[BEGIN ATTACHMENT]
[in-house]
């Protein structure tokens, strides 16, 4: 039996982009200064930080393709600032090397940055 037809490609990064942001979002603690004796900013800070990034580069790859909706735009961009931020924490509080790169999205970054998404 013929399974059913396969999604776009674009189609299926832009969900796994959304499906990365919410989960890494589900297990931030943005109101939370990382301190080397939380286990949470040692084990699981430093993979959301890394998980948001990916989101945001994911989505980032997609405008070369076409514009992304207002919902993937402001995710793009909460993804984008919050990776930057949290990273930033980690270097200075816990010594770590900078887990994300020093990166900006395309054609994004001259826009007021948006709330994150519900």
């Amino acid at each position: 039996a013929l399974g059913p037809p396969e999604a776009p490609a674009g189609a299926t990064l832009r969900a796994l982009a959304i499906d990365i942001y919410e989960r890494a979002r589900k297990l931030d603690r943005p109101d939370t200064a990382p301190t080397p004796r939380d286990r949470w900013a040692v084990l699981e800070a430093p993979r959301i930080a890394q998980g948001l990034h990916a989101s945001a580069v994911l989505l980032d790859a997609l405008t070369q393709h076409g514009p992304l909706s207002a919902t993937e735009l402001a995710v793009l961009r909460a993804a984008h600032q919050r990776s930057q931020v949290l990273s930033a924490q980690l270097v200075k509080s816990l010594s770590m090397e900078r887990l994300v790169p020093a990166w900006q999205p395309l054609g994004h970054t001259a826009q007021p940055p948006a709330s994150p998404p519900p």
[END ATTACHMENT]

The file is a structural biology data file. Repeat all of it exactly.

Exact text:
[in-house]
């Protein structure tokens, strides 16, 4: 039996982009200064930080393709600032090397940055 037809490609990064942001979002603690004796900013800070990034580069790859909706735009961009931020924490509080790169999205970054998404 013929399974059913396969999604776009674009189609299926832009969900796994959304499906990365919410989960890494589900297990931030943005109101939370990382301190080397939380286990949470040692084990699981430093993979959301890394998980948001990916989101945001994911989505980032997609405008070369076409514009992304207002919902993937402001995710793009909460993804984008919050990776930057949290990273930033980690270097200075816990010594770590900078887990994300020093990166900006395309054609994004001259826009007021948006709330994150519900």
């Amino acid at each position: 039996a013929l399974g059913p037809p396969e999604a776009p490609a674009g189609a299926t990064l832009r969900a796994l982009a959304i499906d990365i942001y919410e989960r890494a979002r589900k297990l931030d603690r943005p109101d939370t200064a990382p301190t080397p004796r939380d286990r949470w900013a040692v084990l699981e800070a430093p993979r959301i930080a890394q998980g948001l990034h990916a989101s945001a580069v994911l989505l980032d790859a997609l405008t070369q393709h076409g514009p992304l909706s207002a919902t993937e735009l402001a995710v793009l961009r909460a993804a984008h600032q919050r990776s930057q931020v949290l990273s930033a924490q980690l270097v200075k509080s816990l010594s770590m090397e900078r887990l994300v790169p020093a990166w900006q999205p395309l054609g994004h970054t001259a826009q007021p940055p948006a709330s994150p998404p519900p």